How do they compare with a well-known standmount killer like the ATC SCM 19?  I visited Entracte Audio in early November for an open house and asked George Taylor to arrange a shoot out with the Bliss Jubilé and the ATC SCM 19 and he graciously agreed. There is about a $2K difference in price with the ATC being considerably more money. One listener who was sitting next to me owns ATC 19’s and immediately expressed surprise at the price difference.  Several other guests were also there intently listening, including Scott Wylde (Arcadia Audio) a JMR distributor representative.

I would have to say unequivocally that while the ATC SCM 19 is a very fine speaker, the JMR (for my listening purposes) had a small advantage and that was pretty much the conclusion of other listeners. If we were listening to pure pop or even big rock, I am sure the extra slam of the ATC would have tipped the balance in its favour, but with the material we selected that day, the intimacy of the Bliss Jubilés pulled the listeners in quite nicely. As noted above, the preferences of each owner for certain musical material should always guide their final choices.

Summing Up

If you like everything from Eva Cassidy to modern pop as well as small scale orchestra and chamber ensembles, classical and modern jazz as well as R & B, then these might well be your last speakers. Certainly I have a few senior correspondents who express to me again and again that these are the final speakers they will own.

The Magic Stands (MK II) are definitely required to get the maximum performance out of the Bliss Jubilee speakers and these stands, albeit quite beautiful, are currently a bit expensive. One way to look at it is to see the stands not just as perches for the speakers, but as an upgrade component offering a real performance boost. However, serious buyers will need to factor in the extra costs as part of a total package. Some dealers may also be able to offer you a discount for the speakers if purchased with the stands.      

Bob Neill runs Amherst Audio in Amherst, Massachusetts, and until quite recently was the only source for JMR speakers in North America. Bob has argued for years that if the Spendor BC1 had remained a two way speaker (as the first samples were designed) and if they had been redesigned and improved over the intervening 50 years, they would have evolved to become something very much like the JMR two way stand mounts, such as the Twins and the Bliss. As much as I respect Bob’s views, I have always disagreed with this assessment. In my humble opinion, JMR speakers are JMR speakers and Spendors are Spendors.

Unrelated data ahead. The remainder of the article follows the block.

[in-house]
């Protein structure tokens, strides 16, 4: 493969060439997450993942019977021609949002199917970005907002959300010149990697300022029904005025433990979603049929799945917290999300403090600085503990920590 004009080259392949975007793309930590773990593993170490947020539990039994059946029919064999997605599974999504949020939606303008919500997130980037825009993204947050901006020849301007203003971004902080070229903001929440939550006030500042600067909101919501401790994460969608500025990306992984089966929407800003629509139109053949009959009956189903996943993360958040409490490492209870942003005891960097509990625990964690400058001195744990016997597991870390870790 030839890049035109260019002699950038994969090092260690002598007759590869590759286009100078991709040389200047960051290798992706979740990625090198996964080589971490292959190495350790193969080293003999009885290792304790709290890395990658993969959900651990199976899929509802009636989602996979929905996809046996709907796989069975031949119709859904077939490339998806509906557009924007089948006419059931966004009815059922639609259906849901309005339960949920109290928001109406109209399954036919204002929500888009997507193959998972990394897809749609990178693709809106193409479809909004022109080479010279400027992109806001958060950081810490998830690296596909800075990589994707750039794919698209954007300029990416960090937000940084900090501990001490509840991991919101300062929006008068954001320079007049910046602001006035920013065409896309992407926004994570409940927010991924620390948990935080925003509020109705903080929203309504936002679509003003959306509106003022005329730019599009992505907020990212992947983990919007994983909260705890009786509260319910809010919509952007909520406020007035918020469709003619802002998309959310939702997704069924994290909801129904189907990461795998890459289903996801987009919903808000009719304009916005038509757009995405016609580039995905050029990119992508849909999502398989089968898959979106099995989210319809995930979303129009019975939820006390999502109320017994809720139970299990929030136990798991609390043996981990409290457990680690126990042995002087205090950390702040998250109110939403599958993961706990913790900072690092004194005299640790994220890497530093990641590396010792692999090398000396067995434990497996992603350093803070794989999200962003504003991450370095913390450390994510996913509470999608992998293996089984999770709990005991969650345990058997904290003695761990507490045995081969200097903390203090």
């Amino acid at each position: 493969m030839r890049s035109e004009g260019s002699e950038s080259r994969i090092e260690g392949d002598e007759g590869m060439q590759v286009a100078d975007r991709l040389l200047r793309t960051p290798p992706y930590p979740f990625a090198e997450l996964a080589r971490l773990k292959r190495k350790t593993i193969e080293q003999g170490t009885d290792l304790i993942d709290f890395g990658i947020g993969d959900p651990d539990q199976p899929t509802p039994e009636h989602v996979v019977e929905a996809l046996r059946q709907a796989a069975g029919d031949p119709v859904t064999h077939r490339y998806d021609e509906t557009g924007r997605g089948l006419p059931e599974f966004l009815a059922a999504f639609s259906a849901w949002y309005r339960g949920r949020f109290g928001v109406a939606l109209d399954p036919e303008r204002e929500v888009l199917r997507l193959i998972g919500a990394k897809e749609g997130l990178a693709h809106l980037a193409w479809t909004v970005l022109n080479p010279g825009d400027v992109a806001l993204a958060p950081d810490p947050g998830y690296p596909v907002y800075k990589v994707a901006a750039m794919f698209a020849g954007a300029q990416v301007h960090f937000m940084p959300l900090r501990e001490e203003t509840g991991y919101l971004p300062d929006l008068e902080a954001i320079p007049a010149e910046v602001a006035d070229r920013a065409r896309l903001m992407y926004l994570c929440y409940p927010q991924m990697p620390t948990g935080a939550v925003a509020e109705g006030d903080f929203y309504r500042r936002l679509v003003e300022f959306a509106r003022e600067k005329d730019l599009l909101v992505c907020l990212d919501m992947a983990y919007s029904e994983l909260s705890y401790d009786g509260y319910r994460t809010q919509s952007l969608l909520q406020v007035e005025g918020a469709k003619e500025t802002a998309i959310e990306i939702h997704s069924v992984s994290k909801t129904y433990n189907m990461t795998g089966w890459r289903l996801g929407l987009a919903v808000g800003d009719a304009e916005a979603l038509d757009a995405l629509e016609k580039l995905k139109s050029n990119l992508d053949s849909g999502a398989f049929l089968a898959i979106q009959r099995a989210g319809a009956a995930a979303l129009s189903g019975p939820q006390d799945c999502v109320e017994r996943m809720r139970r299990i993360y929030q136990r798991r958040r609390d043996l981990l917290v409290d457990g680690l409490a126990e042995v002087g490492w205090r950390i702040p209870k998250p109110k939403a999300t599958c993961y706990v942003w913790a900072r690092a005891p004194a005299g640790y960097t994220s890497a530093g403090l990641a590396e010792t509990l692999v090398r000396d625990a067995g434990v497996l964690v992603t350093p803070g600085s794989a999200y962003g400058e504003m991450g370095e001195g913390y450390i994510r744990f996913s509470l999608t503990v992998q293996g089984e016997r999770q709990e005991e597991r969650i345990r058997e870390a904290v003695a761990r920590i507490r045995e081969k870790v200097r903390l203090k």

But I can tell you this. The Spendor BC1 (I still own a refinished pair) was in its day the mid-range speaker to beat. It has even been rumoured that some marriages were gradually dissolved over the lust that certain audiophiles carried for the quality of its mid-range.

At this moment I have come around sufficiently to concur with at least one aspect of Bob’s viewpoint. The Bliss Jubilés are most certainly not BC1’s (and I am very happy for that), but they are definitely the natural heir to the title of ‘mid-range champion’.

(1) The Bliss Jubilee is a front-ported transmission line design that uses a 17 cm mid-woofer with a long-fibre paper cone, and a 28 mm silk dome impregnated tweeter as well as a complicated cabinet involving internal cavities and baffles and a braced rod system for tensioning the mid-bass driver within the cabinet. Other smaller design flourishes include silver wiring and silver capacitors on the crossover. The speaker presents a 4 ohm load and is sensitivity rated at 88 db. The crossover point is 2800 Hz and the stated frequency range is 45 Hz to 25KHz. More detailed technical information is available (in English) from the JMR web-site found here: (https://jm-reynaud.com/bliss-jubile.html )

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About David Neice (1 Articles)
David Neice is an audiophile hobbyist with more than fifty years experience at rotating audio components in and out of stereo systems. In the 1970s he was a founding member of the Toronto Audio Society. He writes extensively on fora at Canuck Audio Mart and has done so for nearly two decades while corresponding with fellow audiophiles world-wide. He holds a DPhil degree from the University of Sussex (UK) in the field of Science and Technology Policy and has taught at several universities and held successive posts as Director of Policy Research in government circles. Presently he is retired and listens to all sorts of music while living at 'chaos manor' in Stratford Ontario.

1 Comment on Review: Jean Marie Reynaud Bliss Jubilé Speakers

  1. David, the Twins where actually a dual voice coil woofer. I’m not sure if that’s still the case with this latest design. I’m still using and enjoying the Twin Mkii in my secondary system with the SimAudio moon 250i.